European defence pillar represents one of the most controversial EU integration process. Since the Treaty of Dunkirk in 1947, West European governments have been concerned about that issue. However, the nature of the defence policies, known as “high policies”, and the reluctance of states on giving up their sovereignty in such areas, have hindered the process (for istance the European Defence Community failure in 1954).
Finally, in the 1990s the idea of a European security and defence integration slightly advanced (1). After the Yugoslav crisis, the project for a more effective European Defence Policy rapidly developed. It conquered progressively an increasing role in Member States agendas.
The enthusiasm followed the Saint-Malo declaration in 1998 allowed the success of the European Security and Defence Policy. The ESDP/CSDP represent the first EU intervention tool in international crisis-management. This project belongs to the Post- Cold War era “forward defence” architecture based on expeditionary crisis- management operations (2). In 2003 the first EU military mission was launched, the EUFOR Concordia, and in the next years the EU flag has flown in several operation’s theaters abroad.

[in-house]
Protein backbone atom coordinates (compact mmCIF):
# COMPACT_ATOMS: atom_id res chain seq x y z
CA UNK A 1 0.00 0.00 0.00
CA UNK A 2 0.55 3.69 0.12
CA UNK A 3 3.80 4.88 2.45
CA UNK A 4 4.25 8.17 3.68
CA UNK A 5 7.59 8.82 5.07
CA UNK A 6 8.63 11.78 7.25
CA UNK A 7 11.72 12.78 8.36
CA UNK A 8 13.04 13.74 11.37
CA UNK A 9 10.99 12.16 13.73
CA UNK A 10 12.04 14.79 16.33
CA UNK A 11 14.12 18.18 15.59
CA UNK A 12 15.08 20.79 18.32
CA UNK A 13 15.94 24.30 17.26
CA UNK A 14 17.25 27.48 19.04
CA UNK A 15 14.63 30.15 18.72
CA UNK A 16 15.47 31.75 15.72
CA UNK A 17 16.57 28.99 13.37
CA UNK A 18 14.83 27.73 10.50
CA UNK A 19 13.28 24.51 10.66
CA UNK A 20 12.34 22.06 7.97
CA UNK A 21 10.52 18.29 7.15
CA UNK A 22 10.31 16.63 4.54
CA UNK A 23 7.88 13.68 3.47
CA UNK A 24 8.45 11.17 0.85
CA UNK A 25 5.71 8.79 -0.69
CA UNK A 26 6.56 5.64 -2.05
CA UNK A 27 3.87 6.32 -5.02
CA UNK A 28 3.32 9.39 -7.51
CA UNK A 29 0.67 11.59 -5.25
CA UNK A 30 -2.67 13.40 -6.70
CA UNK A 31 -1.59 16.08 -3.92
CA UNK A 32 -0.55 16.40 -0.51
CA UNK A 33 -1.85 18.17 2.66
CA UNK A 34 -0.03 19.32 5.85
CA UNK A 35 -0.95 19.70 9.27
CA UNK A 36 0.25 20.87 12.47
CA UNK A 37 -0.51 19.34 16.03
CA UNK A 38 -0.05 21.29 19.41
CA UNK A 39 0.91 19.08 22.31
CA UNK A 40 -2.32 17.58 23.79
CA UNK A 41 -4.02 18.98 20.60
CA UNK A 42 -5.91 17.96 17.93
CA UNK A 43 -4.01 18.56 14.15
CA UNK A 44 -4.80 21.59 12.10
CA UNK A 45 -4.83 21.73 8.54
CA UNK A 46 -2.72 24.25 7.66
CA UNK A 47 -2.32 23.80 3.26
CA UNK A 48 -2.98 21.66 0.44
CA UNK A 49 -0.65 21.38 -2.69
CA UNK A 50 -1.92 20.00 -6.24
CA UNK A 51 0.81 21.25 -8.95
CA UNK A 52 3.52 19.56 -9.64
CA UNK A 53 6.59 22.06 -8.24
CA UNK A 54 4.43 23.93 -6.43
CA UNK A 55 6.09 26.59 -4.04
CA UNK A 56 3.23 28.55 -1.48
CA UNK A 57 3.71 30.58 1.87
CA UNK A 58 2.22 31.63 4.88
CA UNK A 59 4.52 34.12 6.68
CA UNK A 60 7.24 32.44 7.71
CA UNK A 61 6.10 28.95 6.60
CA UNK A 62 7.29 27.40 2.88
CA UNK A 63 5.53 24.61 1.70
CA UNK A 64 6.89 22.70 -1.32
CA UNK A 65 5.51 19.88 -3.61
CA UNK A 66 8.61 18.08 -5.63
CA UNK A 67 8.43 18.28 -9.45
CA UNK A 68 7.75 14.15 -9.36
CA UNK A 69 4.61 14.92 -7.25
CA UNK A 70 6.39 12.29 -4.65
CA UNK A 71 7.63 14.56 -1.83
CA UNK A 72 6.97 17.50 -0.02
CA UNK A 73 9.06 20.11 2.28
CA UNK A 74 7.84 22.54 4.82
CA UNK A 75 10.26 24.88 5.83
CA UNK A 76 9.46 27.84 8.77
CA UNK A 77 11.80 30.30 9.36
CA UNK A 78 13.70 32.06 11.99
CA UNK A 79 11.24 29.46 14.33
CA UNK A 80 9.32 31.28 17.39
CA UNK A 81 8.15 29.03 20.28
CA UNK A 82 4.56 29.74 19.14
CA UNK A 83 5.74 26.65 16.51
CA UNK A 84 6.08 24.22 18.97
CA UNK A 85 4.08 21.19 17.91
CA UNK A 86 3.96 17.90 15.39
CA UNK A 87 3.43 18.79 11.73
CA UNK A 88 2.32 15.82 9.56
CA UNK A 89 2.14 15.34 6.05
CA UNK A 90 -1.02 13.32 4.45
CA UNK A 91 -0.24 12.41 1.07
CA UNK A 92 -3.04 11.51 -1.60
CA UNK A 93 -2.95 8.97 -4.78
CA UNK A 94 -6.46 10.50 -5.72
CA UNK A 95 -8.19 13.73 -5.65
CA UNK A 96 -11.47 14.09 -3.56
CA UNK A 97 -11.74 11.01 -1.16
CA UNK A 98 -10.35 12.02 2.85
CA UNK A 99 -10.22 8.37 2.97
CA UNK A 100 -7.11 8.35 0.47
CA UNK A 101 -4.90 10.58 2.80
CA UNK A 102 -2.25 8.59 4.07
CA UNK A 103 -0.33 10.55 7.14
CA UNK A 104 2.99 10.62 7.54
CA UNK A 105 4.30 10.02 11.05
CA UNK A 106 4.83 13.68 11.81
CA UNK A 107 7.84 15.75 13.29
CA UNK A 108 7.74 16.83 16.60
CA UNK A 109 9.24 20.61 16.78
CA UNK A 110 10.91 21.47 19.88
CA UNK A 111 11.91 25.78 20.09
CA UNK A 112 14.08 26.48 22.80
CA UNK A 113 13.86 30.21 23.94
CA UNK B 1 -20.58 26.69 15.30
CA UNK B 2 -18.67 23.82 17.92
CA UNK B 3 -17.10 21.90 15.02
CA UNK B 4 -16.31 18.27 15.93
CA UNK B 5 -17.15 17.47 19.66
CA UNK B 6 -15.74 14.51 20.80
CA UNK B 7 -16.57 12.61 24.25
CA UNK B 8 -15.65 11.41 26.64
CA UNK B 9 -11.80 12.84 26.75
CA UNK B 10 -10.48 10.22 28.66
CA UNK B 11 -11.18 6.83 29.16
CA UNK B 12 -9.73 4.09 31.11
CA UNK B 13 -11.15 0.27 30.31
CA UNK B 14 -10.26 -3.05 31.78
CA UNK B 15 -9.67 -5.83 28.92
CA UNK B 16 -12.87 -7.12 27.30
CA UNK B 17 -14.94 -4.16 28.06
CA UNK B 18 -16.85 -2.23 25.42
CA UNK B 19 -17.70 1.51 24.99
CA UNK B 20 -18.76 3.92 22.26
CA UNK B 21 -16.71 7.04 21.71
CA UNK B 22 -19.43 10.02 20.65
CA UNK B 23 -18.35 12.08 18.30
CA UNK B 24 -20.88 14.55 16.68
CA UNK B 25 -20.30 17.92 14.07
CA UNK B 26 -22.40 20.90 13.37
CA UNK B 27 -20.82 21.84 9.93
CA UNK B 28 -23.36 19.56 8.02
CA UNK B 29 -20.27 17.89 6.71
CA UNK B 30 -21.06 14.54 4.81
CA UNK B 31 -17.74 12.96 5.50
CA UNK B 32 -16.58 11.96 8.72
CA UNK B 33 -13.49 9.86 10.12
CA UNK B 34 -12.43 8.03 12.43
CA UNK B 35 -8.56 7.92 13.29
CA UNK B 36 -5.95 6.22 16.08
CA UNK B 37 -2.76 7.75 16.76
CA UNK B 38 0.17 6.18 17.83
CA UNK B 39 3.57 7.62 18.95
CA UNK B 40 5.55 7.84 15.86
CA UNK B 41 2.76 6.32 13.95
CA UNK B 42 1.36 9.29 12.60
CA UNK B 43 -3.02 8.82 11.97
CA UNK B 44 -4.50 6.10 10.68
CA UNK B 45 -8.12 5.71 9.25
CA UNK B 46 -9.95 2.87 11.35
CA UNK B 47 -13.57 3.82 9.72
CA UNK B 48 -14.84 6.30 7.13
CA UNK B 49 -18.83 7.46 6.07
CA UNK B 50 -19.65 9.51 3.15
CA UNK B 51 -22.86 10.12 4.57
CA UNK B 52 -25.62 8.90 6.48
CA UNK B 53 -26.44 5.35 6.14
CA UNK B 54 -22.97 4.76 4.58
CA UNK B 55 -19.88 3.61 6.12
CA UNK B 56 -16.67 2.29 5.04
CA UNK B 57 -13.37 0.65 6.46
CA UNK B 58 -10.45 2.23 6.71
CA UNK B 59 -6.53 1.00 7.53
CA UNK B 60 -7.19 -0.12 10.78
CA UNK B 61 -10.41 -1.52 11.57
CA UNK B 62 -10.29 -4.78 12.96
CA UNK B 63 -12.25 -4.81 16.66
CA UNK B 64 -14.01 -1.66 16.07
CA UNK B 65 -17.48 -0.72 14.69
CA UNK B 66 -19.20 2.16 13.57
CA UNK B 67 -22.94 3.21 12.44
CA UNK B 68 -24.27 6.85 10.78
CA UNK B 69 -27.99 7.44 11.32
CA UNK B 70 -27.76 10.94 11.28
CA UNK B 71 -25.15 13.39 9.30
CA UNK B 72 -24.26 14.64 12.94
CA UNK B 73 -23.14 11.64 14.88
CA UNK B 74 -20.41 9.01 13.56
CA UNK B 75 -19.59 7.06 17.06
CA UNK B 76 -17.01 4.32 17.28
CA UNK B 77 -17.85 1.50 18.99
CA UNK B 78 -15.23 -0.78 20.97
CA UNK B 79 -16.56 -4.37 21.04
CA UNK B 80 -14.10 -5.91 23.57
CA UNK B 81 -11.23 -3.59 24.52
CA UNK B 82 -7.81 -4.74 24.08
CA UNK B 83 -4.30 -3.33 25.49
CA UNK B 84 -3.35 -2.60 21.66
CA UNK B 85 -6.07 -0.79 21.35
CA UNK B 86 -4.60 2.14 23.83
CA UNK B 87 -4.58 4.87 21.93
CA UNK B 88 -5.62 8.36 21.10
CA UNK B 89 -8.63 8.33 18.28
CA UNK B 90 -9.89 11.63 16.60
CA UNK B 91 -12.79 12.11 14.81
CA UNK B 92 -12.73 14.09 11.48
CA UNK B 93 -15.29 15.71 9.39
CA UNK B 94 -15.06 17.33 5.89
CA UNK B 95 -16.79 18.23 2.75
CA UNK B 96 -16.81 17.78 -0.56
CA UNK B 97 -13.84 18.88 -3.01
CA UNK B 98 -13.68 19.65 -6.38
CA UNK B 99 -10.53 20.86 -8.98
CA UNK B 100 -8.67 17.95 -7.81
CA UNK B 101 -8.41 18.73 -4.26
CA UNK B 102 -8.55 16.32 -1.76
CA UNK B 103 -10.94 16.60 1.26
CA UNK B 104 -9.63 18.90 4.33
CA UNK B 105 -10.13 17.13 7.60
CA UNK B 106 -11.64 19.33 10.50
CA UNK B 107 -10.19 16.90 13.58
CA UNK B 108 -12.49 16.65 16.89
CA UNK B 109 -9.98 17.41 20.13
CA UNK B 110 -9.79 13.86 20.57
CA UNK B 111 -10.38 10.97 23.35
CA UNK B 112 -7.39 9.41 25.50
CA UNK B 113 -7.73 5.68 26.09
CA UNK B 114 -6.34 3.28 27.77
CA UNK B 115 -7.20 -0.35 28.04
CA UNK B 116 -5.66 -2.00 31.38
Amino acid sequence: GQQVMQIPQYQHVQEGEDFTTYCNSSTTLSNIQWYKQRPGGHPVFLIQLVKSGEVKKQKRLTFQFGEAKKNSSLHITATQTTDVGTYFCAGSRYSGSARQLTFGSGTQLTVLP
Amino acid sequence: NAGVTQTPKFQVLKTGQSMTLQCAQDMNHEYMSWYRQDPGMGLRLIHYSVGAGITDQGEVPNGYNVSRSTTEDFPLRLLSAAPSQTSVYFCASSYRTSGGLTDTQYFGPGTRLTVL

New times, old dilemmas
Consequently, the EU would be theoretically equipped with an intervention tool which enhances the EU capabilities in being effective on crisis management (3). Nevertheless, despite the Lisbon Treaty reform, the CSDP is still characterized by firstly, a complex decision-making process marked by the consensus rule and secondly by non-binding procedures for the states. Both two aim to preserve the Member States autonomy (4). Furthermore, the absence of formal compelling procedures and the persistence of intra-states divergences have led to launching small-scale operations in geographically limited areas, lacking in ambitions and strategically irrelevant (5), with few exceptions, such as for the EUFOR RD Congo in 2006.
Also, two phenomena appeared in the last years. First, the reduction of military budged because of the 2008/2009 economic crisis, which has gradually mitigated the enthusiasm for military expedition operations. Then, since the resurgence of the Russian military activities in the East, Europeans are gradually more concerned about territorial defence, refocusing on national defence capabilities instead of projected actions (6). This trend has led to a renationalization of defence policies, also highlighting the inadequacy of the CSDP in certain theaters of operation, principally the East Europe.